New steps underway in relations with EU

New steps underway in relations with EU

The European Union is on Turkey’s agenda again. I say “again” because relations with the EU had been put in a fridge for the last three years. 

Although I am cautiously optimistic about this, I feel excited. And I believe the political will needs to be encouraged during this process because I care about Turkey’s target of full membership to the EU. We could not find the necessary support from the EU in the face of the July 15, 2016 coup attempt. With the rising nationalist tide, the EU, so to speak, pushed Turkey away. And we could not proceed on our way by adopting the Copenhagen criteria.

We had hit rock bottom regarding relations with the EU. Now we have entered a period to improve relations again. The lifting of the state of emergency has positively affected Turkey’s image in the eyes of the EU. And U.S. President Donald Trump’s attack, to which we have been exposed just during this period, has reminded us of how much the EU is important and how irreplaceable Turkey is to the EU.

This is because Trump saddened his European friends with the trade war and their contributions to the NATO. We have seen that it is not possible to be strong enough against Trump’s attack with the help of just Iran, Russia, and China. The support phone calls of German Chancellor Angela Merkel and French President Emmanuel Macron as well as Treasury and Finance Minister Berat Albayrak’s statement of appreciation to Germany’s stance have softened the environment. But still the mere utterance of words does not lead to an improvement in Turkey-EU relations. Some steps need to be taken.

I have for a while been seeing Ankara’s effort to take advantage of the new situation with the EU. Turkish authorities want to restart the reform process and revive the harmonization process with the EU. But let us not fool ourselves. During this process, firstly, the image of Turkey needs to change. And for this to happen, the normalization and enhancement of Turkey-EU relations need to kick in.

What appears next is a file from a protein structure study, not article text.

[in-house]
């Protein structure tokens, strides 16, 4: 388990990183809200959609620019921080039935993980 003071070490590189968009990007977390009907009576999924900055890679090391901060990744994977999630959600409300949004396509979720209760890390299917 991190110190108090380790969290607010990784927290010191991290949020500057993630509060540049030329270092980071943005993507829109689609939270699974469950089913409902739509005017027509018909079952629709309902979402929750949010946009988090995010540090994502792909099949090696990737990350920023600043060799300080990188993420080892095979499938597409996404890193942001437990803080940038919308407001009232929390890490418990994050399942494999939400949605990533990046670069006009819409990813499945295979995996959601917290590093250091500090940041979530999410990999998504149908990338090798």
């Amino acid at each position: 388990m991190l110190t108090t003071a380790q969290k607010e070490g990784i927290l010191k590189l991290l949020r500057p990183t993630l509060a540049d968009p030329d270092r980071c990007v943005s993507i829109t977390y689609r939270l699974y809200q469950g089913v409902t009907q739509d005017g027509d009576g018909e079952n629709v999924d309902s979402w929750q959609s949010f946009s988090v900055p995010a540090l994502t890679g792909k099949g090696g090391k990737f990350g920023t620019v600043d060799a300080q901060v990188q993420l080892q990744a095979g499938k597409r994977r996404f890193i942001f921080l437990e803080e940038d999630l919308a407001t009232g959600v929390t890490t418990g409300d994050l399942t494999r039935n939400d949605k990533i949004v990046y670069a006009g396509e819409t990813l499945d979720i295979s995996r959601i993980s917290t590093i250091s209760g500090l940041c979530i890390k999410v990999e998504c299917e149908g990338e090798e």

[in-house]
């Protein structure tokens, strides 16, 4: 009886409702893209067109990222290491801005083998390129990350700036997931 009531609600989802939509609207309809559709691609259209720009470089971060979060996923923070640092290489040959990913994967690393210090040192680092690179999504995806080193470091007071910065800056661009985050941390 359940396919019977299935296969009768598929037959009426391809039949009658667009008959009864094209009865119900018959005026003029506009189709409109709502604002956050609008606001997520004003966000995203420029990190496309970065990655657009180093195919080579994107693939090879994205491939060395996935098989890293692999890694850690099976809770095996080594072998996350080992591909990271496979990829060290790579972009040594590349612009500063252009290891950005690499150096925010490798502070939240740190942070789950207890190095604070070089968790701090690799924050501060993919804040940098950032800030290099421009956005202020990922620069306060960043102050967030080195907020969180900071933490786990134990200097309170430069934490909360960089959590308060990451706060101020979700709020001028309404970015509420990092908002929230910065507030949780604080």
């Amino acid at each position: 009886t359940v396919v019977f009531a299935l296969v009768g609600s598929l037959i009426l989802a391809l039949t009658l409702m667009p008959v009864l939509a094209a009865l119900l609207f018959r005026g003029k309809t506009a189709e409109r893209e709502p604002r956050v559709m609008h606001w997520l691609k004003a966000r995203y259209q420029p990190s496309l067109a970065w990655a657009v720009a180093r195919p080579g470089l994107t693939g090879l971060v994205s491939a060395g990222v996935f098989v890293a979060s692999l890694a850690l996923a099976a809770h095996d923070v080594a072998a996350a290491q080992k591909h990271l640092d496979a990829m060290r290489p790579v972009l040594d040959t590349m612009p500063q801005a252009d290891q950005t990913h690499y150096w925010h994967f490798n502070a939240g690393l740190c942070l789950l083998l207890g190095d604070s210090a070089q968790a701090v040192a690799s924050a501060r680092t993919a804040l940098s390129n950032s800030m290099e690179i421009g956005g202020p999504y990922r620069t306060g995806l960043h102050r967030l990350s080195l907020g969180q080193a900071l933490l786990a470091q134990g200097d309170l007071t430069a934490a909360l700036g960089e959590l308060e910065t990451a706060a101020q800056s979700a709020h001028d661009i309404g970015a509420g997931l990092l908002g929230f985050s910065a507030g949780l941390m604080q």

As this process’ first step, the Reform Action Group will convene for the first time after three years. The Reform Action Group had convened last on Dec. 11, 2015, making it a three-year-long gap. The meeting, which will be conducted at the helm of Foreign Minister Mevlüt Çavuşloğlu, will be attended by Interior Minister Süleyman Soylu, Justice Minister Abdulhamit Gül, and Parliamentary Foreign Affairs Commission head Volkan Bozkır.

Reform Action Group’s agenda

The priority of the Reform Action Group will be to prepare an environment which will remove Turkey out of the watch list of the Council of Europe.

The priority will be to open the 23rd chapter of the “Judiciary and Fundamental Rights” and the 24th chapter of “Justice, Freedom, and Security.” The steps that will be taken regarding these chapters will provide a positive contribution to Turkey’s democratization process.

Because criticisms toward Turkey come mainly in the field of the judiciary, the revision of the “Judiciary Reform Strategy” will curb such criticisms from mounting.

The criteria for visa-free travel to the EU will be on the agenda.

Ankara sees the upcoming one-and-a-half to two years as the period of reforms and in which steps to improve relations with the EU will be undertaken. During this period, relations with Germany, Holland, and Austria will be sought to be improved. And there are positive signals from these countries as well. But, of course, for this, we need to straighten out the issues at home.

Paving way for the release of jailed activist and businessman Osman Kavala, main opposition Republican People’s Party (CHP) deputy Enis Berberoğlu, and some mayors, whose arrests have been an issue in Turkey-EU relations, from jail and their standing trials without arrest will strengthen our hand.

Politics, European Union, Diplomacy